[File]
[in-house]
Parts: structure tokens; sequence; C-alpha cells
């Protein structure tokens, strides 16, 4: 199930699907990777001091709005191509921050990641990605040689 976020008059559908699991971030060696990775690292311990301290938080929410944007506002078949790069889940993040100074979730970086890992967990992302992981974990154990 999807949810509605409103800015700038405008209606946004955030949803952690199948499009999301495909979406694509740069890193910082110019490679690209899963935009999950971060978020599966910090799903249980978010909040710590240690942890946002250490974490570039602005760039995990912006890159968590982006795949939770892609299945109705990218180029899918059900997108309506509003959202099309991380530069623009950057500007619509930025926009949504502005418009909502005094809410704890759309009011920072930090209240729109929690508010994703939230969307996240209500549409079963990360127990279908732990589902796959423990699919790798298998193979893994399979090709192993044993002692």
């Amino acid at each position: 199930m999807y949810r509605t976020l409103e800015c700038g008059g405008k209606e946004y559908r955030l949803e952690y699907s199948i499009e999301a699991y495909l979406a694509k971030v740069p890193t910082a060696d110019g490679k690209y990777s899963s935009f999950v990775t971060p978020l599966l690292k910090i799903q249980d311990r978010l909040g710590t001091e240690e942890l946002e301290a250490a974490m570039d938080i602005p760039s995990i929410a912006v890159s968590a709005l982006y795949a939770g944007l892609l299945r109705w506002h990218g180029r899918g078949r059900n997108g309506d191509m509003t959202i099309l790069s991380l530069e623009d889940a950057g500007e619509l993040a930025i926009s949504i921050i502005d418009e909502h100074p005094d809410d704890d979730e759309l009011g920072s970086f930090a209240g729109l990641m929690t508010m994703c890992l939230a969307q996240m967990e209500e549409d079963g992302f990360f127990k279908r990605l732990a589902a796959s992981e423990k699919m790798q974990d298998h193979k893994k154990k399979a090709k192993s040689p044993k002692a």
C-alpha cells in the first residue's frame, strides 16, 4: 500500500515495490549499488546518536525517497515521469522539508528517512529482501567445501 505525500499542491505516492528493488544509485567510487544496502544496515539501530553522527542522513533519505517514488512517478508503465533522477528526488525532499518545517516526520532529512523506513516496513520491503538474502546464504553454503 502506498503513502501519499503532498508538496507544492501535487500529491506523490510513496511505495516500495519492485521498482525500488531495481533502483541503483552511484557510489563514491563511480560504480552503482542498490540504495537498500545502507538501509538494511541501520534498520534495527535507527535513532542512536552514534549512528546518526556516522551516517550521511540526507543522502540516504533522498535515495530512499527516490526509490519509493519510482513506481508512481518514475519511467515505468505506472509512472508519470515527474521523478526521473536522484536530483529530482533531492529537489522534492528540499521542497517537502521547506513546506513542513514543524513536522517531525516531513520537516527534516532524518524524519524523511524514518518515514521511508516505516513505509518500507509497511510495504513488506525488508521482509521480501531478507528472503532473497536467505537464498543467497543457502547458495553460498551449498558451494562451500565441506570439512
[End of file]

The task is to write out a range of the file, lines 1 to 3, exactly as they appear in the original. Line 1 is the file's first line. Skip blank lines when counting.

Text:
[in-house]
Parts: structure tokens; sequence; C-alpha cells
């Protein structure tokens, strides 16, 4: 199930699907990777001091709005191509921050990641990605040689 976020008059559908699991971030060696990775690292311990301290938080929410944007506002078949790069889940993040100074979730970086890992967990992302992981974990154990 999807949810509605409103800015700038405008209606946004955030949803952690199948499009999301495909979406694509740069890193910082110019490679690209899963935009999950971060978020599966910090799903249980978010909040710590240690942890946002250490974490570039602005760039995990912006890159968590982006795949939770892609299945109705990218180029899918059900997108309506509003959202099309991380530069623009950057500007619509930025926009949504502005418009909502005094809410704890759309009011920072930090209240729109929690508010994703939230969307996240209500549409079963990360127990279908732990589902796959423990699919790798298998193979893994399979090709192993044993002692």